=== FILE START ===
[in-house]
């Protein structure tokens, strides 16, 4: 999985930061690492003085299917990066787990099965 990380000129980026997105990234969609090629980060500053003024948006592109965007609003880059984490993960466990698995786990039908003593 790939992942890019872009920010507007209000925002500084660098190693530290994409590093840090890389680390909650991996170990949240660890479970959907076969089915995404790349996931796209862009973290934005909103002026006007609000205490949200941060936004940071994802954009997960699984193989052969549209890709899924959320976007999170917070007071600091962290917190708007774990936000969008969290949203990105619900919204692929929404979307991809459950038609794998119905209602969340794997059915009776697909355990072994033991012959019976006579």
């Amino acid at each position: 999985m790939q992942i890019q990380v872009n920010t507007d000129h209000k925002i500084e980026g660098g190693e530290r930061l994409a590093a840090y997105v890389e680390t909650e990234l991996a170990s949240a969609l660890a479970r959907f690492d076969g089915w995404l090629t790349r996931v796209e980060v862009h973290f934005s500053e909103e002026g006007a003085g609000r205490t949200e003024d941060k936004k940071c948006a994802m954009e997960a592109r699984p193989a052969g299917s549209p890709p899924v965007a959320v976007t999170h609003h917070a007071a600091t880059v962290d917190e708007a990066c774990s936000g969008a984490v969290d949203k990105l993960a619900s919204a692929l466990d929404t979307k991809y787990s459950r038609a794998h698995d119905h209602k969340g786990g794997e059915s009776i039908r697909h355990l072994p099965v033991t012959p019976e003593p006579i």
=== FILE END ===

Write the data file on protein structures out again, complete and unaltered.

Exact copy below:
[in-house]
């Protein structure tokens, strides 16, 4: 999985930061690492003085299917990066787990099965 990380000129980026997105990234969609090629980060500053003024948006592109965007609003880059984490993960466990698995786990039908003593 790939992942890019872009920010507007209000925002500084660098190693530290994409590093840090890389680390909650991996170990949240660890479970959907076969089915995404790349996931796209862009973290934005909103002026006007609000205490949200941060936004940071994802954009997960699984193989052969549209890709899924959320976007999170917070007071600091962290917190708007774990936000969008969290949203990105619900919204692929929404979307991809459950038609794998119905209602969340794997059915009776697909355990072994033991012959019976006579």
């Amino acid at each position: 999985m790939q992942i890019q990380v872009n920010t507007d000129h209000k925002i500084e980026g660098g190693e530290r930061l994409a590093a840090y997105v890389e680390t909650e990234l991996a170990s949240a969609l660890a479970r959907f690492d076969g089915w995404l090629t790349r996931v796209e980060v862009h973290f934005s500053e909103e002026g006007a003085g609000r205490t949200e003024d941060k936004k940071c948006a994802m954009e997960a592109r699984p193989a052969g299917s549209p890709p899924v965007a959320v976007t999170h609003h917070a007071a600091t880059v962290d917190e708007a990066c774990s936000g969008a984490v969290d949203k990105l993960a619900s919204a692929l466990d929404t979307k991809y787990s459950r038609a794998h698995d119905h209602k969340g786990g794997e059915s009776i039908r697909h355990l072994p099965v033991t012959p019976e003593p006579i």